Mono Supervisors mull changes to at will management employee contracts
It wasn’t Wisconsin. There were no raucous protests, and no Mono County Supervisors holed up in Inyo County hotel rooms. However, an agenda item on Management Compensation Policy elicited a spirited Board discussion about Mono County’s compensation policies and principles, including proposed changes in standard terms of contracts with individual management employees.
Some of those changes concerned more flexibility to modify parts of already in force contracts, including salaries, cost of living increases and other allowances. Other changes involved lesser facets, such as a more straightforward way for employees to waive certain perks, should they choose to do so.
Supervisor Larry Johnston, for example, has been trying to forego a sizeable percentage of his car allowance, and has had to write checks back to the County, essentially reimbursing the budget for money he doesn’t want to take.
As a Supervisor, Johnston is awarded a car allowance whether he likes it or not – and he ends up writing checks back to the County more often than not because he often chooses to ride his bike instead and doesn’t use the full allowance.
So-called “at will” management employees include various department heads and executive staff, including the 5 Mono Supervisors. At will assumes no union affiliation and according to legal doctrine, “any hiring is presumed to be at will … that is, the employer is free to discharge individuals for good, bad or no cause at all, and the employee is equally free to quit, strike or otherwise cease work.”
Mono County is unlike most California counties, with most management-level employees, and several elected positions, under at-will contracts.
Under Mono County practice, performance or merit-based pay bonuses are at the discretion of department heads; at will employees can get up to 5% of salary, with County Administrative Officer approval. Management salaries are based on a percentage of the department head’s pay. For example: an auditor’s assistant is 80% of the auditor’s salary, etc. The County’s at will policy was formally adopted in September 2005, and comes up every Sept. 30 for Board review.
Johnston said that in today’s society, where the public has a perception of “fat cats in government with fat salaries and fat benefits,” such contracts amount to how to be fair to employees while being fair to the electorate.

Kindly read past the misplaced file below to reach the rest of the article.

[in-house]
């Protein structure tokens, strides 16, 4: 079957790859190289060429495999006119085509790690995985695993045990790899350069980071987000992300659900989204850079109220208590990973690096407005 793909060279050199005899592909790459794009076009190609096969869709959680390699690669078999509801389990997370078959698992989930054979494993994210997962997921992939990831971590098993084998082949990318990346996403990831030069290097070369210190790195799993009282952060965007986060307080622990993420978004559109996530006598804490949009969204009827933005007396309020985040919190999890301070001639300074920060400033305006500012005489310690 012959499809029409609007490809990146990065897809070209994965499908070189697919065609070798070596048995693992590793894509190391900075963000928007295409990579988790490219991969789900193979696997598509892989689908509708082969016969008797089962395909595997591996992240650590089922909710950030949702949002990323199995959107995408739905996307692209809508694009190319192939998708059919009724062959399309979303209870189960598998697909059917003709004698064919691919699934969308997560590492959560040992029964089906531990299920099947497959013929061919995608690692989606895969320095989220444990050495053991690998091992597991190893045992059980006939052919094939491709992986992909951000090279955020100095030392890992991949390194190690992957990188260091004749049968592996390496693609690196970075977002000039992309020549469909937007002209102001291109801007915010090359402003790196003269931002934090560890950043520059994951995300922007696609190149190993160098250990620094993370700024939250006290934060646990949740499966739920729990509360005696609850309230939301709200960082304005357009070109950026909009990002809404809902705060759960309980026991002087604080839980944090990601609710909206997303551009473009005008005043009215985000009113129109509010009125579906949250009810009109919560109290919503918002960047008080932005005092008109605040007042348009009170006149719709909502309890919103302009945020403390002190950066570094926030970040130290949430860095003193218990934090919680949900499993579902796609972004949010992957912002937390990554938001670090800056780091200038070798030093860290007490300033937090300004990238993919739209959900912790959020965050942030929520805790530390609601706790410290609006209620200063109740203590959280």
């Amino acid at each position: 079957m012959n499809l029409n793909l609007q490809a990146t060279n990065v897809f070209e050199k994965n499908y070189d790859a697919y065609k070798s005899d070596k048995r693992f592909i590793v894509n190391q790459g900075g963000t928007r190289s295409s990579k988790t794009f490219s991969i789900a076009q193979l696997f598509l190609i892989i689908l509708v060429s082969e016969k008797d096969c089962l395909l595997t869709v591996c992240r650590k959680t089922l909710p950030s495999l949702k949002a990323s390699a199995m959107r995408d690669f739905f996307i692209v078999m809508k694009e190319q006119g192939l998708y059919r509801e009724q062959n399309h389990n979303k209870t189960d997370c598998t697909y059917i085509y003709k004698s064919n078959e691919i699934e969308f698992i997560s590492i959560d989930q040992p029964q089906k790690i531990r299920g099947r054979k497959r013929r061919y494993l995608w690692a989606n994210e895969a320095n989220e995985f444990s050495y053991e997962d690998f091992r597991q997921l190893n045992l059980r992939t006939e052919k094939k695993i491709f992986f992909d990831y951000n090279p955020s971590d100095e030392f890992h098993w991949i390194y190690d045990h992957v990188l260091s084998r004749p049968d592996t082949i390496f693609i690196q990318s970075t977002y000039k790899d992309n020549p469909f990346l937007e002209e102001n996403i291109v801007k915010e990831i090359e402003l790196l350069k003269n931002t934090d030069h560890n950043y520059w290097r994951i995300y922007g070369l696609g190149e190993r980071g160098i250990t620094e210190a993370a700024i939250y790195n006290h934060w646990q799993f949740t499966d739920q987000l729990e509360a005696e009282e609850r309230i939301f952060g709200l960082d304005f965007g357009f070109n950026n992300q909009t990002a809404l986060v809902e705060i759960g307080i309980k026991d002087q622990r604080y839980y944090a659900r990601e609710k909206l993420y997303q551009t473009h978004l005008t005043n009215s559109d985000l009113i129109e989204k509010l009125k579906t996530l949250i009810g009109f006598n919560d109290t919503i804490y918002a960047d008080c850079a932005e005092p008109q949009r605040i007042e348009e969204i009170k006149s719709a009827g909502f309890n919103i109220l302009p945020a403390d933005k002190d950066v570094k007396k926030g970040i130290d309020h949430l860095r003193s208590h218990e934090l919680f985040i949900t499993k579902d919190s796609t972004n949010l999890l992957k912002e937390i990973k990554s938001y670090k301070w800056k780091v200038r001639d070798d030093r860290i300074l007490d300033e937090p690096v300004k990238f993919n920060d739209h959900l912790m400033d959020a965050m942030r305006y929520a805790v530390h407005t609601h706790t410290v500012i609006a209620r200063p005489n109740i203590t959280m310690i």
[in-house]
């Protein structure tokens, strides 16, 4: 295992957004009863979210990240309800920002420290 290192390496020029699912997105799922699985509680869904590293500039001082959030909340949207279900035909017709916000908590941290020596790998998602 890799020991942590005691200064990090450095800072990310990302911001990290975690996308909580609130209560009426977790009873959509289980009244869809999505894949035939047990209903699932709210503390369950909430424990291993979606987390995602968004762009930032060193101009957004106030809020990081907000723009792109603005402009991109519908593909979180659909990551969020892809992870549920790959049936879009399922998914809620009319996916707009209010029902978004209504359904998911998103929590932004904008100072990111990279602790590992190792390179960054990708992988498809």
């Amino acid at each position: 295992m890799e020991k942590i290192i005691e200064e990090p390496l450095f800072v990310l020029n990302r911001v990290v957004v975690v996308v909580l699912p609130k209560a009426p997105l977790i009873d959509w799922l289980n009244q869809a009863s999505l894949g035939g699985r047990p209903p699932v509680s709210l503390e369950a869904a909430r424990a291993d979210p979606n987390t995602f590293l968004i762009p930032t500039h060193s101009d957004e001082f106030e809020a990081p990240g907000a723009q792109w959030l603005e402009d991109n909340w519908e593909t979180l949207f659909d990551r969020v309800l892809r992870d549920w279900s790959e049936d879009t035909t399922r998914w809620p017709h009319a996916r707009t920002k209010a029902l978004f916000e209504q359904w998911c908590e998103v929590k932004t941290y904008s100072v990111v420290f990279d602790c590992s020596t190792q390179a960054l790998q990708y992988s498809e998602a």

“When elected, one of my goals was to look seriously at what appear to be nice benefit packages, which in the past were okay because we could afford it or it was easy to look the other way.”
Johnston came out against the perk of performance pay. “I don’t think management should get that, though I did get it once,” he acknowledged. “Things have changed and will change more if the taxes proposed for the June special election don’t pass. And who’s going to vote for them? Who wants more taxes? I’m happy to approve any agreements, but only if there’s verbiage in them that gives us more flexibility.”
“Everyone should take some kind of a pay cut,” Supervisor Tim Hansen remarked. “We need to have the ability to change things; we can take no action, but then our only recourse is to lay people off if the economy gets worse.” The history of at-will, he said, has been based on raising salaries and the economy expanding. Hansen added he’s not interested in picking at benefits, but favors a percentage shaved off the top across the board.
Management participation in healthcare was also brought up. Supervisor Vikki Bauer posited that “elected, rank and file and management should be treated equally when it comes to cost savings, but we need to get the California Public Employees’ Retirement System (CalPERS) situation in line before doing anything else.”
Meanwhile, rank and file has received some raises during the past two years, but not management, which hasn’t taken any raises during that period, Supervisor Byng Hunt said management is going to have to work through this together with the rank and file.
“I for one am not interested in having a contract when it can be arbitrarily changed,” Finance Director Brian Muir commented. “Why should I have a contract in that case? I will live up to the terms of my contract, but I expect the County to live up to its part as well. There’s a matter of trust here, but it goes both ways.”
Curiously, Bauer seemed to support his position. “We can’t have something if it’s arbitrary,” she said. “I’d hate to undo all the hard work that’s gone into moving [the contract policy] forward. The constituents might not realize it today, but someday they’ll go into a County office and expect great service. I see supporting management in a non-arbitrary fashion as being responsible to the electorate.”
“One reason to go at will and give up civil service status was to get paid better, and if you couldn’t do the job, then you’d get fired,” commented Assistant District Attorney Tim Kendall, whose contract was one of two up for renewal Tuesday. “If the County wants to get rid of at will status, that’s fine, but then it would mean going back to civil service status, which takes things back to where they started. Today we have competent, efficient managers that run things far better than 10 years ago.”
Byng Hunt said he’s willing to cut his salary and do whatever he can to help. “I’m not putting things on employees without sacrificing on my own part,” Hunt stated. Johnston, however, said he didn’t find contract flexibility arbitrary and rejected the idea of “burying our head in the sand” yet again. He liked Hansen’s percentage concept. He added he’s not willing to back any new contract extensions as written.
The Board opted to approve any last pending contract renewals and go forward with more employee negotiations, hoping in the meantime to get more clarity from Sacramento, where legislators and the governor remain stalemated on any sort of budget deal.